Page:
Some events include the option to compete solo or in a team. In Badminton, the characters move automatically to receive/serve so you can focus on where and how you want to strike. You can shoot to the center/left/right, and front/back of the court, as well as time your shots well. In Table Tennis, the mechanics are similar, choosing to return left or right, and timing your serve. Because these events are based on more dynamic sports, they are a bit more fun to play.
With a few other events, players get a bit of freedom to move about in a 3D space. In Skateboarding and Surfing, you are tasked to perform tricks within the time limit. The skateboard park is a small open space to roll around in, and your biggest focus is on pressing jump at just the right moment as you hit the top of the ramps. You can do a few tricks by using the sticks, and perform a balancing minigame if you grind the ramp edge. Similarly, surfing has you catching a wave and pressing the jump button as you hit the crest. Both these events are fairly fun as you try to run up the high score.
For team sports, there's Football and Rugby Sevens. In Football you can choose a formation and strategy, and run around the field trying to score. There are tackles, fouls, corners/throw ins - all you need to make it believable and pretty entertaining. Similarly, Rugby Sevens is simple to play as the passes will automatically go backwards, characters will lock overtop of loose balls, and it's satisfying to get a try. Both of these represent a simplified version of the real sport and are brief, but both are pretty fun to play regardless.
To provide some more variety, you can jump into one of three Dream Events, which are basically arcade games not based on any real sport. In Dream Racing, you skate down fantasy courses full of jumps, boosts, and simple item pickups. In Dream Shooting, you run around a 3D town and attack targets for points. And in Dream Karate, you fight other players on a grid that lights up with your color if you knock an opponent down; having the most colored squares at the end of time limit wins you the game. All of the Dream events are fun enough distractions, and certainly make for better minigames than those found in the Tokyo 1964 story mode.
Speaking of which, in addition to all the modern events described so far, there are also Tokyo 1964 events to play. In this mode, the game switches to 2D and 8-bit / 16-bit visuals with a chiptune soundtrack – it looks and sounds exactly like Nintendo games of the past. The events here only use buttons, and characters do not have any special advantages, but the mechanics remain largely the same. Sprint, Hurdles, Kayak, and Long Jump are unchanged in their press/spam and adjust angle mechanics. The Vault and Dive events are like modern Gymnastics, though you get to choose what QTE inputs you want to see as you perform the mid-air rotation. In Judo, you try to grapple your opponent and throw them off balance. Volleyball has you serve and return the ball, with options for spiking, blocking, and so on. And in Shooting, you try to hit clay targets on a 3x3 target grid. All of these events are fairly simple but will definitely scratch the nostalgic itch of Nintendo fans.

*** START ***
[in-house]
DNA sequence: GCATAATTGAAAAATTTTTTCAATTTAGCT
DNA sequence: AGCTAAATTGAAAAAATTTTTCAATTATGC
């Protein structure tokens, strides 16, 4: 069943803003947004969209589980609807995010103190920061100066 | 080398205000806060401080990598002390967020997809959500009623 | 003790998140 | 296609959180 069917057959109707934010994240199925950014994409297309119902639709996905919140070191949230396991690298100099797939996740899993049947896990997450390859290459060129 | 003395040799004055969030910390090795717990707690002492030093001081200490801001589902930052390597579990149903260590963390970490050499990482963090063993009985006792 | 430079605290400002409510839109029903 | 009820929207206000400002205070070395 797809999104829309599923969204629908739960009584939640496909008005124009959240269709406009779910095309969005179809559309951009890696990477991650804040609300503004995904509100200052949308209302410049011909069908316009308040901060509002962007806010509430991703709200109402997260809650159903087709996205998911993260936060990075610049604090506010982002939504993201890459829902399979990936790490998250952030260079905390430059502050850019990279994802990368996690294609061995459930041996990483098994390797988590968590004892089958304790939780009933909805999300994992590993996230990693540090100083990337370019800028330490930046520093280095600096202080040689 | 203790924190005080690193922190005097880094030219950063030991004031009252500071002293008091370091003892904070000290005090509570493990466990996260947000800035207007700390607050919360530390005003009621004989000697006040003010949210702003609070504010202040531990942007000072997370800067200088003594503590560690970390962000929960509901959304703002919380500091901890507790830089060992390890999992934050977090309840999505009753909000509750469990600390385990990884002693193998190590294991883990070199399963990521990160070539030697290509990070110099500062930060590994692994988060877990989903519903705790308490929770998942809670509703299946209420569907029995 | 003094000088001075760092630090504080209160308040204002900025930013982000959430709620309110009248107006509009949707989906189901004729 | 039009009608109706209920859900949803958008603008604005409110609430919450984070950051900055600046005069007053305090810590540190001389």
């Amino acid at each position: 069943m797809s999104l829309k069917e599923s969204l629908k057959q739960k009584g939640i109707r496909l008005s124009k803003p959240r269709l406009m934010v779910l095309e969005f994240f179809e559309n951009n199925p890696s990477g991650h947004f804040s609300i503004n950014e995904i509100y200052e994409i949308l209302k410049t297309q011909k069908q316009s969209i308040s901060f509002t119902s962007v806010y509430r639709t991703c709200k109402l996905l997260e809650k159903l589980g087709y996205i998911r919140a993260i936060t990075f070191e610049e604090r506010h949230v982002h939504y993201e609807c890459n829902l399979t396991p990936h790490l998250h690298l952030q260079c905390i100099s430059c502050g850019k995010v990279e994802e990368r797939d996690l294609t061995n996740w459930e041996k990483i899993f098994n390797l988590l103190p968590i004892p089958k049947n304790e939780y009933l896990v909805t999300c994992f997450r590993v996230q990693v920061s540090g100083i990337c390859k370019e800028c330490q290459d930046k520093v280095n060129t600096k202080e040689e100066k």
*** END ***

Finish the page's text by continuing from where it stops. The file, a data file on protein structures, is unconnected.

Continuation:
While the story mode is included, the obvious focus of a game such as this is multiplayer. To that end, all of the modern events can be played with up to 4 local players; Tokyo '64 events are limited to 2 players. Playing with others is fun and the way this title was intended to be enjoyed. All of the events load very quickly. If your friends have their own Switch and copy of the game, you can pit 2 to 4 consoles against each other via direct connect. There's also online play, in either ranked or free match variety. In free match, you can browse lobbies or join specific event types. In ranked, you have competitive grade and you can only choose what event to perform, while the game places you into matchmaking lobbies. All events have leaderboards, and they track your best performances. The online events seem to perform well without any indication of network lag, but for a game such as this it's probably best played in local multiplayer - so it's surprising then that the game lacks a proper tournament system so you can have a fun night of seeing who is the best at various events. After each event, you're simply returned to the main menus, so they all feel one-off and not engaging.
The visuals and soundtrack are fairly charming. The modern presentation has all the hallmarks of a Nintendo game, complete with the friendly warm visual style and all Nintendo characters well recreated. The animations and sound effects are only serviceable, however. The backgrounds are fairly static and there's little attention to detail. The texture resolution won't exactly let you mistake it for a big-budget title. There are no performance issues, whether in multiplayer or solo, or when in docked or handheld mode.
As both a "safe" corporate licensed product and a party game, Mario & Sonic at the Olympic Games Tokyo 2020 doesn't really succeed at either. Sure you can walk around Tokyo and visit a few landmark locations, but most of the environments are tiny and take just a few moments to explore and read all the factoids. And as a game, there's just too little structure - nothing to unlock and nothing to strive for. There is no ranking system or multiple-event tournaments for this to work as a satisfying party game. The included sports minigames vary in quality and you've seen most of them before if you follow the franchise at all. The title looks and sounds nice, and the throwback to the 1964 era is well done, but there's just not a ton of value here for the price.